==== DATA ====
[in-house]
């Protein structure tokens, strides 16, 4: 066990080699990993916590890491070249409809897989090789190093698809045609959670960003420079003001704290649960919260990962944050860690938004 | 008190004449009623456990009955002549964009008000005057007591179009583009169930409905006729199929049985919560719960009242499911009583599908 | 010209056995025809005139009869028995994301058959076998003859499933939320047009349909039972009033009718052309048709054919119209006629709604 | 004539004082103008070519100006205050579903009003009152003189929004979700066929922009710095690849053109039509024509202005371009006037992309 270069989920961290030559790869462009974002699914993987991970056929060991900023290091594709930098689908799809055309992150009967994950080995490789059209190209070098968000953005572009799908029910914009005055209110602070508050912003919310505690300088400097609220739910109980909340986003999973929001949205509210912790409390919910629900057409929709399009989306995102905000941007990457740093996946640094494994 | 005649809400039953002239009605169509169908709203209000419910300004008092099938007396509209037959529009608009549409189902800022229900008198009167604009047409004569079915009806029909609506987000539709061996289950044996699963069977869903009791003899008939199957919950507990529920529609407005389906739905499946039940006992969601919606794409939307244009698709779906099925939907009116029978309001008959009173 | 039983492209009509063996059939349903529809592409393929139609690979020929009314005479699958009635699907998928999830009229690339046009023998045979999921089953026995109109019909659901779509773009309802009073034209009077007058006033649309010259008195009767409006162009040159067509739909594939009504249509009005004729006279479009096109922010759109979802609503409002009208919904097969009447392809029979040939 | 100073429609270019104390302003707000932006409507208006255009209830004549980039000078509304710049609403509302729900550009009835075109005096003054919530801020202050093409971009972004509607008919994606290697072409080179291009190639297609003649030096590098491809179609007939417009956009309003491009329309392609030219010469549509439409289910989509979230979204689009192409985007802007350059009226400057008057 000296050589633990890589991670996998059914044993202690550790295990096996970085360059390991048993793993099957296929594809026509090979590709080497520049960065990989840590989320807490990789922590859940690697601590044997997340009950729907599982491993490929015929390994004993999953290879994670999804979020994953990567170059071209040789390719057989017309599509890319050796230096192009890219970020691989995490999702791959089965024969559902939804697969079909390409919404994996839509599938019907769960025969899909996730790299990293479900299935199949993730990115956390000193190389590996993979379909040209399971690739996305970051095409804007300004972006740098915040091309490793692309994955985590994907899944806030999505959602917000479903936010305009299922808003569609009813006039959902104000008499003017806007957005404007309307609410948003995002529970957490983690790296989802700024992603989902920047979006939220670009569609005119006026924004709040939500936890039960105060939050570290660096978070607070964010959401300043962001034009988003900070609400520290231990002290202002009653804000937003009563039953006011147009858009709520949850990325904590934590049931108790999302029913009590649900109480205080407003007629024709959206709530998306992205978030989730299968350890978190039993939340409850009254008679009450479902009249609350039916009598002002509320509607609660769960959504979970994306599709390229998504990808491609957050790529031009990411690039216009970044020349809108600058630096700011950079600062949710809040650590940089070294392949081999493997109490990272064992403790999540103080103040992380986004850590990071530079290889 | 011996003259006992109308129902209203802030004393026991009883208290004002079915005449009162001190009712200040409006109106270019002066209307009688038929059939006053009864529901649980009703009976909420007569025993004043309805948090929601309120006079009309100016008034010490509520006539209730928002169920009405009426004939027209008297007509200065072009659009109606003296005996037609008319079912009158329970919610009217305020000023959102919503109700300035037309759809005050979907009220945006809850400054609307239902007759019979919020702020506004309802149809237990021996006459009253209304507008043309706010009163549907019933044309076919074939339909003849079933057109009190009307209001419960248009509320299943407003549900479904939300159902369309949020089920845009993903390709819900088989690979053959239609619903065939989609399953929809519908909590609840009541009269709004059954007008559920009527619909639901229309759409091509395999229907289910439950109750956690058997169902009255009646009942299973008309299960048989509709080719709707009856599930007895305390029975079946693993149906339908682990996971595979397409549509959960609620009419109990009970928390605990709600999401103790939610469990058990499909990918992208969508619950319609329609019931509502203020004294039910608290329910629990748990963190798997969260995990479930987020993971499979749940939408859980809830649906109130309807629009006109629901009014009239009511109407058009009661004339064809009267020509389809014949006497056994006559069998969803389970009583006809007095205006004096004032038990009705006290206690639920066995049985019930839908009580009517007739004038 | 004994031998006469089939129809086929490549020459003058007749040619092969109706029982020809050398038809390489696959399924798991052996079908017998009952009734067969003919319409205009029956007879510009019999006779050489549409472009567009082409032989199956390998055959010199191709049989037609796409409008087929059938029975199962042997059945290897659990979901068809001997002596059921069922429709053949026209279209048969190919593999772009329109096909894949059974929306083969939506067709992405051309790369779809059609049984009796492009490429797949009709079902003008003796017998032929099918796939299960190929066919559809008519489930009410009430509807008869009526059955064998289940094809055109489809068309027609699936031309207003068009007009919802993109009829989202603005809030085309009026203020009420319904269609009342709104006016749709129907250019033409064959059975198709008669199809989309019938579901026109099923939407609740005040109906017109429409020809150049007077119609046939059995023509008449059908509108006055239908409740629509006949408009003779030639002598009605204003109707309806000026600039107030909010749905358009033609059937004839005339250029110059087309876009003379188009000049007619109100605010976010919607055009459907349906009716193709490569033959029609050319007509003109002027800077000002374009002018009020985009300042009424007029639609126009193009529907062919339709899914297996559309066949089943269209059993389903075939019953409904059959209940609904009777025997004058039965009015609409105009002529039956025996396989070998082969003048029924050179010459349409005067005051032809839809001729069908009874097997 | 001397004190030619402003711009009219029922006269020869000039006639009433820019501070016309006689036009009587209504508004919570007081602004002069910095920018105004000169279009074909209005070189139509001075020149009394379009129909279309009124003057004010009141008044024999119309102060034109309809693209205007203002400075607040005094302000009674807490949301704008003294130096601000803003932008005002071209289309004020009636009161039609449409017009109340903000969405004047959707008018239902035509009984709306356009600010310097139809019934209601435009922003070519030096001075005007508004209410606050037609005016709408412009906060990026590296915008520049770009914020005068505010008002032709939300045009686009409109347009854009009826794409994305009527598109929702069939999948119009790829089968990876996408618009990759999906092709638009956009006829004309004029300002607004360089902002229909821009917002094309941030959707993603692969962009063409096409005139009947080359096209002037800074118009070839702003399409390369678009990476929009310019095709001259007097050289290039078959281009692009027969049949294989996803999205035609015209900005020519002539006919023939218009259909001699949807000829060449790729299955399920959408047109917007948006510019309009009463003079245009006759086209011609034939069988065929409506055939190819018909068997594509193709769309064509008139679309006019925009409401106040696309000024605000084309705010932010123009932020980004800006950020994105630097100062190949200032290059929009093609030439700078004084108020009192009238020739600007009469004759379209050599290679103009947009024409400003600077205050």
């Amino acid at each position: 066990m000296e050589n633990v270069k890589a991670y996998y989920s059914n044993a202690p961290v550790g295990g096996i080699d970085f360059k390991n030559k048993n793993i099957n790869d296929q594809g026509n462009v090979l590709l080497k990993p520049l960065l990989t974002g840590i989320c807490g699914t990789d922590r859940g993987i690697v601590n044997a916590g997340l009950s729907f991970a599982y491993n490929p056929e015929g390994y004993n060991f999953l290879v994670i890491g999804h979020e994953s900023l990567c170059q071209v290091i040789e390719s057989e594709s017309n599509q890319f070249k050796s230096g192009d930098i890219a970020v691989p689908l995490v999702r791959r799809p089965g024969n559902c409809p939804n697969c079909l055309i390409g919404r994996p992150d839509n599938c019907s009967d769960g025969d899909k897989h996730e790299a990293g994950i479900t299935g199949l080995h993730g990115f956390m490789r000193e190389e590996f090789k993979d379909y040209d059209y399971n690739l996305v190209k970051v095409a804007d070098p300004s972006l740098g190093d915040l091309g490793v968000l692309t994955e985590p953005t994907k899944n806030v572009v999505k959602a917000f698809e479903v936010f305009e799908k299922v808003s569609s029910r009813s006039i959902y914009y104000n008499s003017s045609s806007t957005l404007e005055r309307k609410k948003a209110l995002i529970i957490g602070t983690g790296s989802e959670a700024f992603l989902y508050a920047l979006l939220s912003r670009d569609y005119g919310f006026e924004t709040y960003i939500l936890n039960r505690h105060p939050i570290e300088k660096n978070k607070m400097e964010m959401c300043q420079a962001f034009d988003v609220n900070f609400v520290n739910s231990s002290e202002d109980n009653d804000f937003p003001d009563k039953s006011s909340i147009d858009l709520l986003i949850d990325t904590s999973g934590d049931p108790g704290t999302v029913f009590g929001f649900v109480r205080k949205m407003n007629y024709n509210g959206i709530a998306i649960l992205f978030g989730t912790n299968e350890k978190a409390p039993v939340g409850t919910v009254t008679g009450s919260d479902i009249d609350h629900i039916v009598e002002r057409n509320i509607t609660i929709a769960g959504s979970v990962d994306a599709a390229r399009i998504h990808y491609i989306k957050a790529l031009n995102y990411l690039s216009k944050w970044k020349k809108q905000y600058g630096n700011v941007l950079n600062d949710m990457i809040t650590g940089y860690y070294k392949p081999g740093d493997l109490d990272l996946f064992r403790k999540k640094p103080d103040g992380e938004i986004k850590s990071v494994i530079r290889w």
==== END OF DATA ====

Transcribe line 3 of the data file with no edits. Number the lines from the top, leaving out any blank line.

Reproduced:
């Amino acid at each position: 066990m000296e050589n633990v270069k890589a991670y996998y989920s059914n044993a202690p961290v550790g295990g096996i080699d970085f360059k390991n030559k048993n793993i099957n790869d296929q594809g026509n462009v090979l590709l080497k990993p520049l960065l990989t974002g840590i989320c807490g699914t990789d922590r859940g993987i690697v601590n044997a916590g997340l009950s729907f991970a599982y491993n490929p056929e015929g390994y004993n060991f999953l290879v994670i890491g999804h979020e994953s900023l990567c170059q071209v290091i040789e390719s057989e594709s017309n599509q890319f070249k050796s230096g192009d930098i890219a970020v691989p689908l995490v999702r791959r799809p089965g024969n559902c409809p939804n697969c079909l055309i390409g919404r994996p992150d839509n599938c019907s009967d769960g025969d899909k897989h996730e790299a990293g994950i479900t299935g199949l080995h993730g990115f956390m490789r000193e190389e590996f090789k993979d379909y040209d059209y399971n690739l996305v190209k970051v095409a804007d070098p300004s972006l740098g190093d915040l091309g490793v968000l692309t994955e985590p953005t994907k899944n806030v572009v999505k959602a917000f698809e479903v936010f305009e799908k299922v808003s569609s029910r009813s006039i959902y914009y104000n008499s003017s045609s806007t957005l404007e005055r309307k609410k948003a209110l995002i529970i957490g602070t983690g790296s989802e959670a700024f992603l989902y508050a920047l979006l939220s912003r670009d569609y005119g919310f006026e924004t709040y960003i939500l936890n039960r505690h105060p939050i570290e300088k660096n978070k607070m400097e964010m959401c300043q420079a962001f034009d988003v609220n900070f609400v520290n739910s231990s002290e202002d109980n009653d804000f937003p003001d009563k039953s006011s909340i147009d858009l709520l986003i949850d990325t904590s999973g934590d049931p108790g704290t999302v029913f009590g929001f649900v109480r205080k949205m407003n007629y024709n509210g959206i709530a998306i649960l992205f978030g989730t912790n299968e350890k978190a409390p039993v939340g409850t919910v009254t008679g009450s919260d479902i009249d609350h629900i039916v009598e002002r057409n509320i509607t609660i929709a769960g959504s979970v990962d994306a599709a390229r399009i998504h990808y491609i989306k957050a790529l031009n995102y990411l690039s216009k944050w970044k020349k809108q905000y600058g630096n700011v941007l950079n600062d949710m990457i809040t650590g940089y860690y070294k392949p081999g740093d493997l109490d990272l996946f064992r403790k999540k640094p103080d103040g992380e938004i986004k850590s990071v494994i530079r290889w």